Wednesday, August 29, 2012



Now that that women are viewed, in the West anyway, as fully fledged – at the very least – members of the human race, linguistic conventions are clearly outdated. This, by the way, is not unique to English. Every known language deprecates and subsumes women. (See Robin Lakoff, Language and Women's Place, probably not available anywhere.) In fact, English, being one of the few genderless languages, is rather less guilty of perpetuating patriarchal hetero-normativity than the rest.

For this blog's mother tongue, the most egregious offense, aside from the obvious affronts presented by "history" and "women", is the dual-purposing of masculine pronouns, as they have always been used to refer to both men and people. Consequently, writers have been torturing both themselves and readers in circumlocutions tendentious, ungrammatical, or, frequently, both.

In a recent newspaper article about how GPS is changing, well, everything, one sentence referring to flying used "pilot ... she". As a practical matter, of course there are women pilots. Just not very many; statistically, the writer should have deferred to the masculine, and might well have done, except for the near-certainty of style sheets demanding a certain ratio of female pronouns.

Even James Taranto, who is the gold standard for direct, telegraphic, and economical writing, falls into this trap. In today's Best of the Web, regarding the GOP convention, he had this to say about Ann Romney's speech:
Which reminds us of something we found mildly vexing about last night's big speeches, namely the feminist pandering. Gov. Christie did it by using poor grammar: "Mitt Romney," he declared, "will tell us the hard truths we need to hear to end the debacle of putting the world's greatest health care system in the hands of federal bureaucrats and putting those bureaucrats between an American citizen and her doctor."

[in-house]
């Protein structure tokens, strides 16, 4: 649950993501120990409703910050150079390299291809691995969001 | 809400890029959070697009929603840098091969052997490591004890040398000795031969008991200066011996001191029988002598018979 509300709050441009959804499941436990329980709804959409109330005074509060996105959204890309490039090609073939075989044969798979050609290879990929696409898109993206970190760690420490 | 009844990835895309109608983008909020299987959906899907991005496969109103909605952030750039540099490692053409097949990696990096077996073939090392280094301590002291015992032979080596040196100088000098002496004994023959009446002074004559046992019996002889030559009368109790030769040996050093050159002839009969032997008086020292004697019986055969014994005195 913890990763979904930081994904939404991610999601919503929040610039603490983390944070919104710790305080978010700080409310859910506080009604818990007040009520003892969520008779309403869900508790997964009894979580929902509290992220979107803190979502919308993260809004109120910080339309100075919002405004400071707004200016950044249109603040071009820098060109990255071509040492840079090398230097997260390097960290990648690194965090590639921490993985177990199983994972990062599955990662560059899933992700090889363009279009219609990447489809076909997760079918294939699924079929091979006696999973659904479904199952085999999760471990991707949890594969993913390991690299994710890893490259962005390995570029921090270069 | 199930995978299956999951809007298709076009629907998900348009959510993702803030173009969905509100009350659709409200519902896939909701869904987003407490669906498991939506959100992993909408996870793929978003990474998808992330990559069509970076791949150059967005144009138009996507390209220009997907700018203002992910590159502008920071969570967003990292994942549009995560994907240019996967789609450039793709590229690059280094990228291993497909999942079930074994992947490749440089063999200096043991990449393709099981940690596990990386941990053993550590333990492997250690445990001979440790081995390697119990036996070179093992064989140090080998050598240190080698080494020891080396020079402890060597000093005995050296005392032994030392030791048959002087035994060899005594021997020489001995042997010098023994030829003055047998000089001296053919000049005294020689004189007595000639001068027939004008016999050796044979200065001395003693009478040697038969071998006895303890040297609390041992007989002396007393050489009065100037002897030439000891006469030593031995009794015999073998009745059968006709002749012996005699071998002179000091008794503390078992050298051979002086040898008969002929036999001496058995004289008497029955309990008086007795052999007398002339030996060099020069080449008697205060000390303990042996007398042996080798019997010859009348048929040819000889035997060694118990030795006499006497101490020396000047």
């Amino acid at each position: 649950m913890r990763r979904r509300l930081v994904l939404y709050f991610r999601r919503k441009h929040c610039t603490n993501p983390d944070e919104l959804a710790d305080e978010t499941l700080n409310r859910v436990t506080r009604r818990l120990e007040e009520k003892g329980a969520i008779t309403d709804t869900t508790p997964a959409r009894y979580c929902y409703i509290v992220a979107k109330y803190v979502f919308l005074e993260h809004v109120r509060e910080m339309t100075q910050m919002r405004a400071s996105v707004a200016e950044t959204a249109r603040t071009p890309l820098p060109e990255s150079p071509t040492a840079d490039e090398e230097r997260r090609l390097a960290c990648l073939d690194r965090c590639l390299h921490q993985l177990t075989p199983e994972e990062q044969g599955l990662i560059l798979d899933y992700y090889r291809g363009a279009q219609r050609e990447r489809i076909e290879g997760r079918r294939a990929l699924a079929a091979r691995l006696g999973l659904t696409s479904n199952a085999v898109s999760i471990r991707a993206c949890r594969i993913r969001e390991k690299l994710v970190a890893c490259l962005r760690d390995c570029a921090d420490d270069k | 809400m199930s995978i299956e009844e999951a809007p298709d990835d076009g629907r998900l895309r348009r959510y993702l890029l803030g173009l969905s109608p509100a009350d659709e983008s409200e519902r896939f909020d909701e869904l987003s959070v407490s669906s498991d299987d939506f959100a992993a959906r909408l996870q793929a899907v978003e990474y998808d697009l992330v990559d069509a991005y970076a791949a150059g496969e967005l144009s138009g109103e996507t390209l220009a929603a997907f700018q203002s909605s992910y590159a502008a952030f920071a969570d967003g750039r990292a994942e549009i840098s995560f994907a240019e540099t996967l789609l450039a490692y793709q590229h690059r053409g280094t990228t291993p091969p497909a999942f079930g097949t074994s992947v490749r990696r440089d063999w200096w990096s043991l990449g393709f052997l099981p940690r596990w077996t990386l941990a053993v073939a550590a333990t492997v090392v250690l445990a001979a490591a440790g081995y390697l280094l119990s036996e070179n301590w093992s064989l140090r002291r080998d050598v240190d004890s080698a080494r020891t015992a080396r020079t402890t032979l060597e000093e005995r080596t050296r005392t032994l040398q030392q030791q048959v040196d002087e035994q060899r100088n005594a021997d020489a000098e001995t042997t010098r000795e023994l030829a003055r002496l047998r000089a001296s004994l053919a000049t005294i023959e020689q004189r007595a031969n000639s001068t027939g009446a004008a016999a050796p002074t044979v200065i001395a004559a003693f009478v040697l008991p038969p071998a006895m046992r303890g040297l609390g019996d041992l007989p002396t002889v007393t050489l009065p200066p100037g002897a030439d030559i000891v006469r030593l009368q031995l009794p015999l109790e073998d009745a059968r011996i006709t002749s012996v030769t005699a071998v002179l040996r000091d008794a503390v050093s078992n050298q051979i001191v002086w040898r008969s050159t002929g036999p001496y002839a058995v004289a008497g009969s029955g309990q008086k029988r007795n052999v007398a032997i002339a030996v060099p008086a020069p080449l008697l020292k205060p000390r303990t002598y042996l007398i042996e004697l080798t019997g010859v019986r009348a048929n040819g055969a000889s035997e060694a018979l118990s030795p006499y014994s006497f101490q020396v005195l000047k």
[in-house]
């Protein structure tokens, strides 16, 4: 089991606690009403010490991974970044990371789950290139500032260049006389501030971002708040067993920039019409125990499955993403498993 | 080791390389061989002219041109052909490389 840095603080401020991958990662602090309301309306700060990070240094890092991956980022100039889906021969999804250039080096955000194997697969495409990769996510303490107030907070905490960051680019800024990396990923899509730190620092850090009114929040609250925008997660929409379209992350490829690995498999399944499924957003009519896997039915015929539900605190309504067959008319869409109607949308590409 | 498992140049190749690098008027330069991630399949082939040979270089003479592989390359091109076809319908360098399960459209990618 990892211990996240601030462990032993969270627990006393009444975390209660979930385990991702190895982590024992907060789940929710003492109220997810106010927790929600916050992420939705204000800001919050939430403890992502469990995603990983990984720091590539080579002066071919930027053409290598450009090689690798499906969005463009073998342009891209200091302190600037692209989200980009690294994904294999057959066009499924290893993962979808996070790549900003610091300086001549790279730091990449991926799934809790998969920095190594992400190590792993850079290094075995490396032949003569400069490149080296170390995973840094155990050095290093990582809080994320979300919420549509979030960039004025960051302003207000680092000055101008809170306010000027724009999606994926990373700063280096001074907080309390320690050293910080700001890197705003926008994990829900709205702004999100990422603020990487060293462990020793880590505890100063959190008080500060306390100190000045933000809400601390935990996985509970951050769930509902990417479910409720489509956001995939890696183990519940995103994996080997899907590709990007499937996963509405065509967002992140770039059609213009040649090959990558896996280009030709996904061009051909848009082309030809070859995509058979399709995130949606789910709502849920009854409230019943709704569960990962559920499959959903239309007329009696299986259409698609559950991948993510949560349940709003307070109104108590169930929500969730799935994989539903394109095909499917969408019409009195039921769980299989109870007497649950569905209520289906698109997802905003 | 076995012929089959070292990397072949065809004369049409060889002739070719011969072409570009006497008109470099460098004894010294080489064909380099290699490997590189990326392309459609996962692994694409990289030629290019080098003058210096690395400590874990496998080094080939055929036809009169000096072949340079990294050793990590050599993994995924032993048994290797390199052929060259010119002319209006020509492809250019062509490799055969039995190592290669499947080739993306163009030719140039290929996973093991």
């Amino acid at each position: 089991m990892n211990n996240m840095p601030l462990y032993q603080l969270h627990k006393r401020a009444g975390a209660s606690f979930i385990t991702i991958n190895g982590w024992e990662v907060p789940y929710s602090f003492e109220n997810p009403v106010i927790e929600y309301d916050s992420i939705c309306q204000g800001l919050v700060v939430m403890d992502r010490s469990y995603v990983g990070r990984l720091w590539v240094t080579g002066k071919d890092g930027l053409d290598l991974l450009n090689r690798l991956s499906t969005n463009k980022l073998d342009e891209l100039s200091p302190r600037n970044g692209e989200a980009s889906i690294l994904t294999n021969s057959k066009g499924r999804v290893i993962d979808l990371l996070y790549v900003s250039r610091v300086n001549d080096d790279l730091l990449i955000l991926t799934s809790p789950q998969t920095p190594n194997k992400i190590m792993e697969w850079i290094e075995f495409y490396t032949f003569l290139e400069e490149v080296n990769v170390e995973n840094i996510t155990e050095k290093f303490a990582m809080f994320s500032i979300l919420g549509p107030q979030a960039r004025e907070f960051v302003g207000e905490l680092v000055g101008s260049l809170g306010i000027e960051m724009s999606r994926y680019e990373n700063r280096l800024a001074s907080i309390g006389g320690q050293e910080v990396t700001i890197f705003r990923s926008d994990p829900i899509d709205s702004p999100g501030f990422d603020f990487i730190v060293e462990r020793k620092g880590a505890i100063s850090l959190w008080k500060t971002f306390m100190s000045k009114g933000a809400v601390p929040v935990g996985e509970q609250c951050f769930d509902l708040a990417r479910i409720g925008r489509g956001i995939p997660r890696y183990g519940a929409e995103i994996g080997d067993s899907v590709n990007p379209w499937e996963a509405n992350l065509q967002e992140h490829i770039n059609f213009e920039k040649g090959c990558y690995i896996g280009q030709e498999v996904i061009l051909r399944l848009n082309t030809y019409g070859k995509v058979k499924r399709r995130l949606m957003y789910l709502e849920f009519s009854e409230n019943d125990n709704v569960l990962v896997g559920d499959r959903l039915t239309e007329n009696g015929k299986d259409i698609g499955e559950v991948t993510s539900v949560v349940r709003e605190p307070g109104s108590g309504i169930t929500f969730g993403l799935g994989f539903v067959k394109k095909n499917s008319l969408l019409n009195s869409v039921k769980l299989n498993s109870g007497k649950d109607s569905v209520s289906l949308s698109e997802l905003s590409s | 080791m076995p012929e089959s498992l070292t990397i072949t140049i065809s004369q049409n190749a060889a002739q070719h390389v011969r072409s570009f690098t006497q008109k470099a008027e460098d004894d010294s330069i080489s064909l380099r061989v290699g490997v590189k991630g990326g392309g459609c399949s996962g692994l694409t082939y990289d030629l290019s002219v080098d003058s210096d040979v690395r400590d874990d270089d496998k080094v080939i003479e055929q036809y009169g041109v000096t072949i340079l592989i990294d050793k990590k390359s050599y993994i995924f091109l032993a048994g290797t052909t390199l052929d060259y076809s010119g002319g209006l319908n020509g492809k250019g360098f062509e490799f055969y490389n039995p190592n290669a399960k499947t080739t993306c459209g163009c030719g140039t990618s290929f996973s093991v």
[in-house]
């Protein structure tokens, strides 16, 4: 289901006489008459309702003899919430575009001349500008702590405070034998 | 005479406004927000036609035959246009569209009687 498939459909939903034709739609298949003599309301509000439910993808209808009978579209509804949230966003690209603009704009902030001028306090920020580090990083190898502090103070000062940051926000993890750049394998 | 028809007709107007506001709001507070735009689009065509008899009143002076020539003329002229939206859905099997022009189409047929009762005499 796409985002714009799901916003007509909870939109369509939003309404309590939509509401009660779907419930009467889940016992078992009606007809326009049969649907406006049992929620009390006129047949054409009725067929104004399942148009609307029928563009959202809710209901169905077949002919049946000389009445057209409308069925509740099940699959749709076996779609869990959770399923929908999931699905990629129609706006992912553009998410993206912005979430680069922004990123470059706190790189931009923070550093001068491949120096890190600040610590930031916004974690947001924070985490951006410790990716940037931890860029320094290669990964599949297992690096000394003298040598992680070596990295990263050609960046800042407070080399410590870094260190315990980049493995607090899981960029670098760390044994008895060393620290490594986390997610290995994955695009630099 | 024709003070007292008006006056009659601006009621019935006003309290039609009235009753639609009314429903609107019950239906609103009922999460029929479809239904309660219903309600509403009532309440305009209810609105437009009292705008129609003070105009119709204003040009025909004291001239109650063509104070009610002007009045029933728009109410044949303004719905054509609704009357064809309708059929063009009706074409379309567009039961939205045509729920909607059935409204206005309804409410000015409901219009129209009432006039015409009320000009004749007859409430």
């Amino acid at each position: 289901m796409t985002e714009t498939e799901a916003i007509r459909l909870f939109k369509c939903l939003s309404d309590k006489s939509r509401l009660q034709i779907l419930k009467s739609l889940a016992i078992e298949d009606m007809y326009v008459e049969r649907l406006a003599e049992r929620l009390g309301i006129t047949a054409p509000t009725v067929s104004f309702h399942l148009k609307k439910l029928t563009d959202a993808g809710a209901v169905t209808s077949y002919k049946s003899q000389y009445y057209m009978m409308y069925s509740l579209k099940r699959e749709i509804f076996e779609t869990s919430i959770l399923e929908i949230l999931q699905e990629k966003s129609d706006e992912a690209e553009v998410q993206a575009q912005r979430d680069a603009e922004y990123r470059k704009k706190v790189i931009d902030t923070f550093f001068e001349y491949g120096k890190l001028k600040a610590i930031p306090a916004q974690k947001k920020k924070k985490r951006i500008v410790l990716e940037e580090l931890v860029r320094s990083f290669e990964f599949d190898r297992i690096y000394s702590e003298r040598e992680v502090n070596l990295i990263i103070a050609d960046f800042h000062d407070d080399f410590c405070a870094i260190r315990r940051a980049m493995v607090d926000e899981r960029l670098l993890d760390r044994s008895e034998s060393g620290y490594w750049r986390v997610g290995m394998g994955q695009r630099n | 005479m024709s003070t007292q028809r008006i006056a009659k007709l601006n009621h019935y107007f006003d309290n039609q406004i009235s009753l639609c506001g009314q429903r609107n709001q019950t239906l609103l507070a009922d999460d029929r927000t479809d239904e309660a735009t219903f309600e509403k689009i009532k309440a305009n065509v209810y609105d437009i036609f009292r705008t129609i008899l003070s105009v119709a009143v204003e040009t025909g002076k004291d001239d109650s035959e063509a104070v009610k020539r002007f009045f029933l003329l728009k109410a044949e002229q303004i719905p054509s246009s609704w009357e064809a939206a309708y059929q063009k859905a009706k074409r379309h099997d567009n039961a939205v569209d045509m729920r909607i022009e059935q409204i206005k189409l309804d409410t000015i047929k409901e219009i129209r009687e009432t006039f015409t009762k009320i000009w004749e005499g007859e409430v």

In English, masculine pronouns double as neutral ones. "An American citizen and his doctor" would have been the correct way of referring to a generic patient who could be of either sex. Make it ". . . her or his doctor" and you say the same thing, albeit with two excess words. But if you take Christie's words literally, ObamaCare is a problem only inasmuch as it harms women. The death panels can have at the guys.
I happily grant that my criticizing Mr. Taranto on his writing is scarcely less hubristic than diagnosing shortcomings in Ted William's swing. Nonetheless, he has this wrong, as do all the other scribblers agonizing over the repression inherent in the language.

I contend you can always, or close as darnnit, recast any sentence to avoid grinding women under the heel of grammatical repression. Hint: if the subject is inherently collective, it is also inherently plural.

Try this instead: "... putting those bureaucrats between American citizens and their doctors." Or, better yet, since, with regard to healthcare, companion animals are not yet the beneficiaries of government largesse, how about "... Americans and their doctors."

Try it, works every time.

Besides it will forestall, perhaps indefinitely, the imposition of s/he.

Oh, while I'm on a roll, we are beset by the clanking of gender neutrality right where it is least necessary. To wit, every article on "parenting" is written by women, about women. So, how about leaving us guys out of that cat-fight? "Mothering" is a perfectly good word.


No, wait ...

[rant back on]

The progenitors of "You've got mail" and "America's got talent" to name just two examples, should be rewarded with a sound whack upside the head with "Elements of Style".

No, you feckless, language trashing morons. "You have mail". "America has talent".

Yes, the former is no longer any more prominent in the lexicon than AOL, which is now much more closely associated with "Who?". But they are to blame for the spread of that particular grrrrammatical abomination.

As for the latter, a more thoroughly self-refuting statement would be difficult to find, even given time and alcohol.



Blogger Bret said...

In English, usage is king and therefore influencing the language by using it the way you want it to be used is paramount. On the other hand, if you've "got" a different way of using English and it catches on, it will be considered correct some day.

August 30, 2012 3:32 PM  
Blogger Hey Skipper said...

Yes, I am shouting at the wind.

But how anyone ever thought "you've got" and its evil siblings anything other than linguistic ugliness is to me an abiding mystery.

August 31, 2012 5:12 PM  

Post a Comment

<< Home